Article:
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Mean Girls Have Been Around for a Long Time

I saw the trailer for Mean Girls being promoted. Twenty years after its original release, it’s now a musical adaptation promising to be a production extravaganza with easy-to-remember tunes and spectacular choreography. It got me pondering that we do have a fascination with mean girls, the favored bullies who make life miserable for others.

People have contradicting feelings toward mean girls. Just consider the Mean Girls movie set on a campus. The stereotypical mean girls are the cheerleaders, walking around of their cute uniforms. They are the highschool’s cohesion generators. Many admire them, but many hate them too. They are admired because they typically are good-looking. They have the facility to get what they need and even influence some administrators. But in addition they make life difficult for the underdogs.  

In a 2018 article she wrote in Psychology Today, Katie Hurley said, “The ‘mean girl’ narrative is so ingrained in our culture that many consider it a ‘rite of passage’ of sorts on the subject of surviving girlhood.” That means one must grin and bear the existence of and maltreatment by these power-tripping girls and pray they get out alive! And if you happen to suffer from poor mental health from constant bullying, well, you may seek treatment to “recover from it.”

Kirsten was the guest speaker at a women’s event. She admitted to exhibiting mean girl behavior up to now. She said, “I created pain in others!” This aggression resulted from losing her mom when she was only 12. Unable to properly process her grief from her loss, and with no mother to guide her to womanhood, she began watching how other young women and girls behaved. Her young mind was impressed by the attractive, popular, mean girls at college. They got one of the best of every part and everybody. She decided that becoming considered one of them was her key to happiness. No one needed to know that she was in pain. She would cause the pain!

“There’s a fancy web of insecurity, anxiety, and conditioned attitudes that underlies the mean girl stereotype,” a Newport Academy article said. This means the power-tripping mean girl is essentially like every other teenager—an immature individual going through self-esteem issues. There’s quite a lot of growing up and navigation happening inside this person’s body, physically, emotionally, mentally, and socially. And left to her own whims and fantasies, she will decide to be a part of the “queen bee” group and make life a living nightmare for another person to mask her own difficulties.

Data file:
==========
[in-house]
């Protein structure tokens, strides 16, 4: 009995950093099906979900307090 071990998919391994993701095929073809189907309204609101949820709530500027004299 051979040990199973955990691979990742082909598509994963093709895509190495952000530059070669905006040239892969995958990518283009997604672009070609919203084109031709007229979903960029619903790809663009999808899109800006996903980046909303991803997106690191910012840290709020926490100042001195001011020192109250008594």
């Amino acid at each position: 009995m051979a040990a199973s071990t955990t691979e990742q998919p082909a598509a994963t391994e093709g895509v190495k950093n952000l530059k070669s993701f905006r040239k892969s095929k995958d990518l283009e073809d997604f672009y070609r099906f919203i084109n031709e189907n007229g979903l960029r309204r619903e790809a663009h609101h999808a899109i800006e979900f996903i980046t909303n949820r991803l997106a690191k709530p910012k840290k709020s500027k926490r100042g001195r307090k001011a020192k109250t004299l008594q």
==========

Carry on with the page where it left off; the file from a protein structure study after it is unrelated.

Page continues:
The Mean Girls of the Bible

As Solomon says, “There is nothing latest under the sun” (Ecclesiastes 1:9). Mean girls have been in existence for 1000’s of years. Some of them have grown into women, yet never learned to shed their ugly behavior to do the proper thing. Let’s have a look at a few of them.

“Ahab the son of Omri reigned over Israel in Samaria twenty-two years. And Ahab the son of Omri did evil within the sight of the Lord, greater than all who were before him. And as if it had been a light-weight thing for him to walk within the sins of Jeroboam the son of Nebat, he took for his wife Jezebel the daughter of Ethbaal king of the Sidonians, and went and served Baal and worshiped him. He erected an altar for Baal in the home of Baal, which he in-built Samaria. And Ahab made an Asherah. Ahab did more to impress the Lord, the God of Israel, to anger than all of the kings of Israel before him” (1 Kings 16:29-33). 

Here’s Ahab, who was influenced by his wife, Jezebel, to show away from the One True God of Israel to change into an idolater. Knowing how much God hated graven images and their worship, Ahab provoked his own King.

Enter Elijah, God’s prophet, who got here to Ahab to let him know that God spoke of a drought. During the dry years and while Elijah was away, Jezebel had killed most of God’s prophets aside from the 100 hidden away by Obadiah (a person who feared the Lord and oversaw Ahab’s household) in caves.

In the third 12 months of the drought, there was an “accidental” meeting between Obadiah and Elijah. Elijah, again, was bringing the Word of God to Ahab. This was the message: “You have abandoned the commandments of the Lord and followed the Baals. Now due to this fact send and gather all Israel to me at Mount Carmel, and the 450 prophets of Baal and the 400 prophets of Asherah, who eat at Jezebel’s table” (1 Kings 18:18-19).